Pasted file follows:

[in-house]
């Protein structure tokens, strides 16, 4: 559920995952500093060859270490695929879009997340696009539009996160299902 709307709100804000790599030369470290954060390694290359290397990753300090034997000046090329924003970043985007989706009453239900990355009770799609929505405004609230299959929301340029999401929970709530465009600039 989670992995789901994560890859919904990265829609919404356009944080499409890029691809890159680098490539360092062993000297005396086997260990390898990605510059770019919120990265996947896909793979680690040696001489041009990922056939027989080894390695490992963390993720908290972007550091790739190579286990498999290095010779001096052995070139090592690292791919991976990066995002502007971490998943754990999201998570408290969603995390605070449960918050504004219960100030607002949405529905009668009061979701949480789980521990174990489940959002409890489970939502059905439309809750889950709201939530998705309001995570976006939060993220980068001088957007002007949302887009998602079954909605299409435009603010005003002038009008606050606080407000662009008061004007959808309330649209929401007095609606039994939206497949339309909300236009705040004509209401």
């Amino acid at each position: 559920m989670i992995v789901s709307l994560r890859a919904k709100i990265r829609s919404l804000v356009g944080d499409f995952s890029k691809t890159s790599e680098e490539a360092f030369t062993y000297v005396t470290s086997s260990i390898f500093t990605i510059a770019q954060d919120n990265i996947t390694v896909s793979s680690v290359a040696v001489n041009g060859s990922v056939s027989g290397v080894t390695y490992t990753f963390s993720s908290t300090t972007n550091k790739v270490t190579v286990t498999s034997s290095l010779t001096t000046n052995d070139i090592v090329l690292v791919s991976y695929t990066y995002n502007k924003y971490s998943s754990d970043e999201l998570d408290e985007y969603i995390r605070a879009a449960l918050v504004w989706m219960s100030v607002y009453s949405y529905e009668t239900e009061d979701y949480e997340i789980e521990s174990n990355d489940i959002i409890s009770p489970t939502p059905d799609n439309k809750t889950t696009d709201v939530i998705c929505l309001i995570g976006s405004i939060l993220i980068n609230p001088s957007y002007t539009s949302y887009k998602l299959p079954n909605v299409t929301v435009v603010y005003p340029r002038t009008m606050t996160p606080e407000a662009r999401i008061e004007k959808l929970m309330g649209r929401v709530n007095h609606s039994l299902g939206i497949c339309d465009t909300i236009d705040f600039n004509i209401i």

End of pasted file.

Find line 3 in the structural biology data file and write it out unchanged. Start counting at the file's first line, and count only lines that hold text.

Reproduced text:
């Amino acid at each position: 559920m989670i992995v789901s709307l994560r890859a919904k709100i990265r829609s919404l804000v356009g944080d499409f995952s890029k691809t890159s790599e680098e490539a360092f030369t062993y000297v005396t470290s086997s260990i390898f500093t990605i510059a770019q954060d919120n990265i996947t390694v896909s793979s680690v290359a040696v001489n041009g060859s990922v056939s027989g290397v080894t390695y490992t990753f963390s993720s908290t300090t972007n550091k790739v270490t190579v286990t498999s034997s290095l010779t001096t000046n052995d070139i090592v090329l690292v791919s991976y695929t990066y995002n502007k924003y971490s998943s754990d970043e999201l998570d408290e985007y969603i995390r605070a879009a449960l918050v504004w989706m219960s100030v607002y009453s949405y529905e009668t239900e009061d979701y949480e997340i789980e521990s174990n990355d489940i959002i409890s009770p489970t939502p059905d799609n439309k809750t889950t696009d709201v939530i998705c929505l309001i995570g976006s405004i939060l993220i980068n609230p001088s957007y002007t539009s949302y887009k998602l299959p079954n909605v299409t929301v435009v603010y005003p340029r002038t009008m606050t996160p606080e407000a662009r999401i008061e004007k959808l929970m309330g649209r929401v709530n007095h609606s039994l299902g939206i497949c339309d465009t909300i236009d705040f600039n004509i209401i």